Cyrille Delage said in his final report into the fire at the L'Isle Verte, Que., home that while sprinklers "don't solve all the problems," they can at least slow the progression of the flames.
Fire swept quickly through the home in the early morning hours of Jan. 23, 2014.
The residence housed 52 elderly people, including many who couldn't move around without the use of a walker or wheelchair.
The wing of the Residence du Havre that burned to the ground was not equipped with automatic sprinklers and that's where many of those with disabilities were housed.
That was one of several issues uncovered by Delage in his report, made public Thursday.
Delage said the building wasn't up to code.
He added firefighters did not have an evacuation plan for the seniors' residence and they arrived late to the scene.
Moreover, he said several volunteer firefighters — including the fire chief — were not adequately trained because they were subject to a "grandfather" clause that exempted them from new training requirements.
"We will say in polite terms that during this (fire) intervention, the lack of training and preparation were very evident," Delage said in his report.
Delage said the evidence presented to him indicates "for now" that the fire was accidental, but it will be up to the Crown to decide if anyone should be charged criminally.
The blaze started just after midnight on Jan. 23 on a particularly freezing, windy night, which hampered firefighters' work.
The only staffer working that night was Bruno Belanger, who testified during the coroner's inquiry that he had not been trained on the building's emergency evacuation procedures.
Instead of helping the elderly occupants out of the home, Belanger said he went to wake up the co-owner Irene Plante.
Neither Plante nor Belanger were able to help evacuate the building because the smoke had become too thick.
The coroner's inquiry also heard from a woman who took a video of the tragedy as she happened to be in the area travelling with her family.
The audio that accompanied the video was placed under a publication ban out of respect for the victims' families because some of the elderly trapped in the building could be heard begging for help.
Delage called for a review of emergency procedures at seniors' residences across the province.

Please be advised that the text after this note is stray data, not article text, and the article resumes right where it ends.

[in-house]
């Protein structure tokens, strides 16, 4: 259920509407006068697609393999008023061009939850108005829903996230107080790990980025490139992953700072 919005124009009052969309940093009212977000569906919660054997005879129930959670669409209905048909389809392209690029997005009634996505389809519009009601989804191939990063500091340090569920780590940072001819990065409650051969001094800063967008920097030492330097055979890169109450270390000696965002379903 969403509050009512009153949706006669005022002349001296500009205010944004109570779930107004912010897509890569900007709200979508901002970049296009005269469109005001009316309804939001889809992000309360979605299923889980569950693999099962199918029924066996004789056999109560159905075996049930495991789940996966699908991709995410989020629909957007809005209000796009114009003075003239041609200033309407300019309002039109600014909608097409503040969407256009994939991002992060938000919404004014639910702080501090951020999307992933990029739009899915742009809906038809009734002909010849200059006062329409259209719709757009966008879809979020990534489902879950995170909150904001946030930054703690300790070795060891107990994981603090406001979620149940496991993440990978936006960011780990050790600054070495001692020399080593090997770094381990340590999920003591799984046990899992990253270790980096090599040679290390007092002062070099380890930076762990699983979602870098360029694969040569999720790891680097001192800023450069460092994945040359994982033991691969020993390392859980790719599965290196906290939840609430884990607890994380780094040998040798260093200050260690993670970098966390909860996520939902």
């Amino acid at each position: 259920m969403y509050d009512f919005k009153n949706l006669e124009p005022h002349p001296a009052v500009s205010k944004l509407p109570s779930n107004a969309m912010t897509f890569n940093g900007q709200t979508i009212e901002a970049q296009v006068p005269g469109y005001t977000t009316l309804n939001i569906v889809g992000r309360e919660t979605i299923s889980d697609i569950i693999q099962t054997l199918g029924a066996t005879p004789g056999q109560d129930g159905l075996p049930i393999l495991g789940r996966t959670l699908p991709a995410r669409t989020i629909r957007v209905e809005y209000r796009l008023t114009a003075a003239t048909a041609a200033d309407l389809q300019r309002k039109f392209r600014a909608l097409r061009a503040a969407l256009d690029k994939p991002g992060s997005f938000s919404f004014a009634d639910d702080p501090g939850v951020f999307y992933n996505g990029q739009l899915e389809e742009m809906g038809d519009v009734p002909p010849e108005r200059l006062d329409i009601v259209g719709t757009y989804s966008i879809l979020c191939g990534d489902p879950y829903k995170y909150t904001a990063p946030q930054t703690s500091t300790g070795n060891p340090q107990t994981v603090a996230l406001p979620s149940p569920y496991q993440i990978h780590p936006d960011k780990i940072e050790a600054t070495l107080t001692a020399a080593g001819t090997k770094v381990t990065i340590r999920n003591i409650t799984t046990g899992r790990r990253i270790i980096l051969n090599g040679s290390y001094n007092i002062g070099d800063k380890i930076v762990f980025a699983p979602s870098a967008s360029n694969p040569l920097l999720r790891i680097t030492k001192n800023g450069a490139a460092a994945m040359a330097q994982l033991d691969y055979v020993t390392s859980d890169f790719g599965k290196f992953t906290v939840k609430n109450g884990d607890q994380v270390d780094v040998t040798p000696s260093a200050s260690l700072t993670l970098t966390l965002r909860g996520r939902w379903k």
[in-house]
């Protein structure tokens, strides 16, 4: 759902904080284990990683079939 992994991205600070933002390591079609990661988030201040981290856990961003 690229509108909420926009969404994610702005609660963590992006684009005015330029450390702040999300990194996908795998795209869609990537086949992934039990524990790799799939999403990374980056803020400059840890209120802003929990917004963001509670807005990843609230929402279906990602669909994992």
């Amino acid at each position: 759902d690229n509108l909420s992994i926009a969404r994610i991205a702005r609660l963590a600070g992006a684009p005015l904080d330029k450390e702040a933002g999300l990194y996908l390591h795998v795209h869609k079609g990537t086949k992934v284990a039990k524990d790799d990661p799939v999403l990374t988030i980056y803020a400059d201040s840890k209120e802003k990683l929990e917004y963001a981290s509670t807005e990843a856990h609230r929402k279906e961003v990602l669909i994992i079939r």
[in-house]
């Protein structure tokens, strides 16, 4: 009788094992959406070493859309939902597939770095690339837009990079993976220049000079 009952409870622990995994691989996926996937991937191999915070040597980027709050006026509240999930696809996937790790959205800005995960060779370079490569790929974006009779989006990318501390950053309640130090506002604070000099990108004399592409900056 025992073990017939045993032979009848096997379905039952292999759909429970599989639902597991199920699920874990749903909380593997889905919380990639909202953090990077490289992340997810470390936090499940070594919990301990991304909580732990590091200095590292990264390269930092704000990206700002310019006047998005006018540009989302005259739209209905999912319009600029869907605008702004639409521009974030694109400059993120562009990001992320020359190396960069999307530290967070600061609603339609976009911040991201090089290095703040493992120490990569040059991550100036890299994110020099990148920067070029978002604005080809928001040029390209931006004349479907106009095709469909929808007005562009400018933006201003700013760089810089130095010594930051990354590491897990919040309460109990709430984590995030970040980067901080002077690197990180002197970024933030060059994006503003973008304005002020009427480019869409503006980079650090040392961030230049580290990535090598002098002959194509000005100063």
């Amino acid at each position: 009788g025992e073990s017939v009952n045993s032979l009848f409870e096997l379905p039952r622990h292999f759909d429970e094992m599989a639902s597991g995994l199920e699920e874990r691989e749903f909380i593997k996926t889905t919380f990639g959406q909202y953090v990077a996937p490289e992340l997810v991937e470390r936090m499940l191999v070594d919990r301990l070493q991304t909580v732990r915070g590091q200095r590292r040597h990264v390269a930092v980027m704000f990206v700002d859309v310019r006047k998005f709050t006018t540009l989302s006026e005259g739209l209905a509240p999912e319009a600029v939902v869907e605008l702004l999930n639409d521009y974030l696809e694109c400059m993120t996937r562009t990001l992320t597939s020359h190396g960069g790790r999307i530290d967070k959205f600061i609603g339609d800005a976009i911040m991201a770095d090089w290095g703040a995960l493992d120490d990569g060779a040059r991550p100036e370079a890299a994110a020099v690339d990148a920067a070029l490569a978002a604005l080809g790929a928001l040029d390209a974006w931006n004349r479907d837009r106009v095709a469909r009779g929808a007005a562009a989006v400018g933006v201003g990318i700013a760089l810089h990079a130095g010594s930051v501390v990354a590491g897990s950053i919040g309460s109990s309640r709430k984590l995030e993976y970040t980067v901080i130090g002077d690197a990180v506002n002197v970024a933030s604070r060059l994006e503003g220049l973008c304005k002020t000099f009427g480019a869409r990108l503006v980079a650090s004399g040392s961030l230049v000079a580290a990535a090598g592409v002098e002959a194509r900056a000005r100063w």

"We have to better the security rules in seniors homes in order to avoid similar tragedies like the one that occurred at the Residence du Havre," he said.
Delage said smoke detectors in seniors' homes need to be loud and visible by both employees and the people who live there.
That wasn't the case at Residence du Havre, where the smoke detectors were not located in each room and were not connected to a central alarm system that alerts the local 911 call centre.
Aside from recommending mandatory sprinkler systems, Delage said provincial authorities should encourage rural and urban cities and towns to centralize fire services and to regularly review fire-fighting procedures and have co-ordinated planning.
Quebec Premier Philippe Couillard said Thursday in Quebec City that his government will review the report.
"There are actions that will be announced very soon," he said. "There are clearly things that need to be done."
Public Security Minister Lise Theriault said the government has already taken steps to address some of the problems outlined in the report, having announced over $19 million for training for volunteer and part-time firefighters.
The coroner had strong words for some owners of seniors' residences and politicians across the province whom he said might be angry his recommendations will cost money, as retrofitting older homes with sprinklers can be quite costly.
"Let them (be angry) up until the moment that another disaster like this one happens again," he said. "They'll have to explain to their constituents why they did nothing."
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